What is the Pareto Principle
What is the Pareto Principle explains the meaning of the principle and the general application of the principle in marketing.
What is The Pareto Principle
The Pareto principle (also known as the 80-20 rule or the law of the vital few) implies that, for many happenings, roughly 80 percent of the effects come from 20 percent of the causes. Business management thinker Joseph M. Juran put forward the principle and named it after Italian economist Vilfredo Pareto, who noticed in 1906 that 80 percent of the land in Italy was owned by 20 percent of the people; he developed the principle by noting that 20 percent of the pea pods in his garden contained 80 percent of the peas. It is a common rule of thumb in the business world; that "80 percent of sales come from 20 percent of the customers."
The original observation was in association with the distribution of income and wealth. Pareto noticed that 80 percent of Italy's wealth was owned by 20 percent of the people. He then carried out surveys in a variety of other countries and discovered to his surprise that a similar distribution rate applied.
You must keep in mind that The Pareto Principle is an observation not a law. Moreover, it is an observation that most things in life are not distributed evenly.
In short, The Pareto Principle suggests that each unit of work or time does not contribute the same output.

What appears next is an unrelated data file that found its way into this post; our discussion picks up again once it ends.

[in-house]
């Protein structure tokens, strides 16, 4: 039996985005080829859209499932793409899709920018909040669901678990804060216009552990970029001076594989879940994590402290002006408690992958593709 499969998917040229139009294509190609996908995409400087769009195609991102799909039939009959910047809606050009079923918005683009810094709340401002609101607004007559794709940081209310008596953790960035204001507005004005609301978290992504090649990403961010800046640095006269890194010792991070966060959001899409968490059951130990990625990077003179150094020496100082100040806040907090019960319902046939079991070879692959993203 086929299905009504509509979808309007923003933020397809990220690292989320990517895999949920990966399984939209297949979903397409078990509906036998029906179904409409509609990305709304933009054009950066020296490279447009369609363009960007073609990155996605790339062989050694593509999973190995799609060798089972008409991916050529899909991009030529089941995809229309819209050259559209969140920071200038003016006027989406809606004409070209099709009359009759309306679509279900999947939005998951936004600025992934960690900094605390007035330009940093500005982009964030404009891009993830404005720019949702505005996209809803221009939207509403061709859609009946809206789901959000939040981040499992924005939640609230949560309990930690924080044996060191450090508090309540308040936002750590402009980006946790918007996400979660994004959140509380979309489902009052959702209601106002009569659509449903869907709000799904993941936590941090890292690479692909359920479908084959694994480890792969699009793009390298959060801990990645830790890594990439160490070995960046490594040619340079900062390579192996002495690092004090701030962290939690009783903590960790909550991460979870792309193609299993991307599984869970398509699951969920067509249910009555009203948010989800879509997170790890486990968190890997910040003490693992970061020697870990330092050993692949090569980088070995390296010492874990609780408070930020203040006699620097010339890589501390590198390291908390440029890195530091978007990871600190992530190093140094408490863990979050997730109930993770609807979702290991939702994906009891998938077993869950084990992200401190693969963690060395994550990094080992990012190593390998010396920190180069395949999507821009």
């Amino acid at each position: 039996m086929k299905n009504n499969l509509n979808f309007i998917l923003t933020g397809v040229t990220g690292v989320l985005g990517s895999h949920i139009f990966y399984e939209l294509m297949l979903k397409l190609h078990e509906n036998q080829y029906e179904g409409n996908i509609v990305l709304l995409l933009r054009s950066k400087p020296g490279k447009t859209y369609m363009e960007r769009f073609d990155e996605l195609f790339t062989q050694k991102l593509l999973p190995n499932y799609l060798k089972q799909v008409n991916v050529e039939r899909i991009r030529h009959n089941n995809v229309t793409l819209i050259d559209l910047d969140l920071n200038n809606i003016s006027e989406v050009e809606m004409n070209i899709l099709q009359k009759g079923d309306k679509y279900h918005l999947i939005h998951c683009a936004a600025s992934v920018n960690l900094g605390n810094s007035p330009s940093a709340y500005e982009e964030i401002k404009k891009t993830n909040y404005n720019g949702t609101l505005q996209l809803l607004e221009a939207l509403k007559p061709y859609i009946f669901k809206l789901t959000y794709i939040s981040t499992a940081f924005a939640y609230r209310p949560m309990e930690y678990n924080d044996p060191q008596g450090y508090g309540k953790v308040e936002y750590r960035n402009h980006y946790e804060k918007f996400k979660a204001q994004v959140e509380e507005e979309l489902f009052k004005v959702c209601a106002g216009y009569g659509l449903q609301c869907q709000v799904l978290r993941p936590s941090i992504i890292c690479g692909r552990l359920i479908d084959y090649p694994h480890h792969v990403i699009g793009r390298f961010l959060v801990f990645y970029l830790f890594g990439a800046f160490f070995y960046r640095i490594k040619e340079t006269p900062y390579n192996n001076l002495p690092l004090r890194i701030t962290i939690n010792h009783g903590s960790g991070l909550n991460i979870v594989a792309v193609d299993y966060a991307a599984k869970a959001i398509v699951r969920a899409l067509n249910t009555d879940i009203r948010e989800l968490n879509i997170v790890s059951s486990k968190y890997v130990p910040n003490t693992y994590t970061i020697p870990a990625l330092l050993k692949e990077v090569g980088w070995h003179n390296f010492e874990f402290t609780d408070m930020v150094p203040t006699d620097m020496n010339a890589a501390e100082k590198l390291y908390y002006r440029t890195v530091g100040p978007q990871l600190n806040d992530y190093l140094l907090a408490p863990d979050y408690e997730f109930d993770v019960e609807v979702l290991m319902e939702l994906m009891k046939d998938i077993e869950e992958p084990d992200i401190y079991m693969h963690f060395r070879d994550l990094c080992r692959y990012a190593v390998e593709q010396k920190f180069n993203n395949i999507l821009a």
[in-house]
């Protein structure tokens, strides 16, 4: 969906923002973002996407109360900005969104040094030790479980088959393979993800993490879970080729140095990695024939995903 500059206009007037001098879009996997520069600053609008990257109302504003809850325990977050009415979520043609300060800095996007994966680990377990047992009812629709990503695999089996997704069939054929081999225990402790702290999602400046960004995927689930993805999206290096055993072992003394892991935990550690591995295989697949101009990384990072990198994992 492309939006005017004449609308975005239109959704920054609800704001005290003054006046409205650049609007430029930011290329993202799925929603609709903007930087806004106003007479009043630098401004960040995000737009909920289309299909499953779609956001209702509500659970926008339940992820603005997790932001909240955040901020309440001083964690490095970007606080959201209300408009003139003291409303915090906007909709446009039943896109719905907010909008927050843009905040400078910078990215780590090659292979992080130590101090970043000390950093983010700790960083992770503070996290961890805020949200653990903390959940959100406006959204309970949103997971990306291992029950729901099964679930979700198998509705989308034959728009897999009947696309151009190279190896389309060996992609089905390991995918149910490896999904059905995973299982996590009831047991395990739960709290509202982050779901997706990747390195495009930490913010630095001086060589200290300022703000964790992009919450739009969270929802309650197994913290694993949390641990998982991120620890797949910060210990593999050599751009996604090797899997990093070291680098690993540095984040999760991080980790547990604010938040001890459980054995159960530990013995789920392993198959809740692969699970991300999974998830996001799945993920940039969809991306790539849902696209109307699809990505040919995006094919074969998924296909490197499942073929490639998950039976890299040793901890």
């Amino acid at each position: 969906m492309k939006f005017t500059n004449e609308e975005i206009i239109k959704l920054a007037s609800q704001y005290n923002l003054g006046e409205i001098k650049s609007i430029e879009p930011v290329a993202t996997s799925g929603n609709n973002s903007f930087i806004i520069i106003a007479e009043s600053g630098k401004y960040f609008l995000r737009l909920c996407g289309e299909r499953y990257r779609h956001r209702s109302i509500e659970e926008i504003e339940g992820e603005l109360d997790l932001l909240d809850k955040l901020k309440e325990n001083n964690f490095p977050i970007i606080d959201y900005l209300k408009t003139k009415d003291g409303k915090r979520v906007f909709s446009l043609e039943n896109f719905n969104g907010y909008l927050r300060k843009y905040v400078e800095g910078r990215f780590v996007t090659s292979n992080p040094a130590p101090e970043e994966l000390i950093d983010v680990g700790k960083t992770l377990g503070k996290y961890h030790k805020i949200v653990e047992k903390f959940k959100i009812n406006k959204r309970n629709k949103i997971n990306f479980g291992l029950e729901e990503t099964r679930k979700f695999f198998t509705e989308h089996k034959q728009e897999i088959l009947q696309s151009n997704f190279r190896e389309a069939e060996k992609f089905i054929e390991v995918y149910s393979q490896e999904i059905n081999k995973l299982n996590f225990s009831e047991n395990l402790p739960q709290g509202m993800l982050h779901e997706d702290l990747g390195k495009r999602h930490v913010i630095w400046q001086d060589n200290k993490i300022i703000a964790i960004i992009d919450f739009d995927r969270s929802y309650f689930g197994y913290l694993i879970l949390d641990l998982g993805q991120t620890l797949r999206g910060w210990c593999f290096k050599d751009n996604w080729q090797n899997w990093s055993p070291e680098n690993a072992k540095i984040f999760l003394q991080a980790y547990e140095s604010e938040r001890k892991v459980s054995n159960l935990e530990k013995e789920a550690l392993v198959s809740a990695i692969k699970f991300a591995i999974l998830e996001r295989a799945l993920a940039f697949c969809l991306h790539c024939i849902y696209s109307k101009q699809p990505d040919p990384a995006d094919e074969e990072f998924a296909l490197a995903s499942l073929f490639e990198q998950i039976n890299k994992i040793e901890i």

Therefore, The Pareto Principle re-inforces the observation that the majority of results come from the minority of inputs.
For example, 20 percent of workers contribute 80 percent of the results or 20 percent of clients contribute 80 percent of revenue or 20 percent of customers purchase 80 percent of merchandize.
The Pareto Principle in Marketing
If The Pareto Principle suggests that 80 percent of the results come from 20 percent of the contributors, then you need to focus on the 20 percent because that is where 80 percent of your revenue will be generated.
Therefore, you should allocate 80 percent of your time, resources and effort on the important 20 percent.
For example, in marketing you need to recognize where your revenue is generated and you need to spend 80 percent of your time, resources and effort focuses on that.
As someone said, "See what activities generate the most results and give them your appropriate attention.
Finally, The Pareto Principle is an observation not a decree or a law.
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What is the Pareto Principle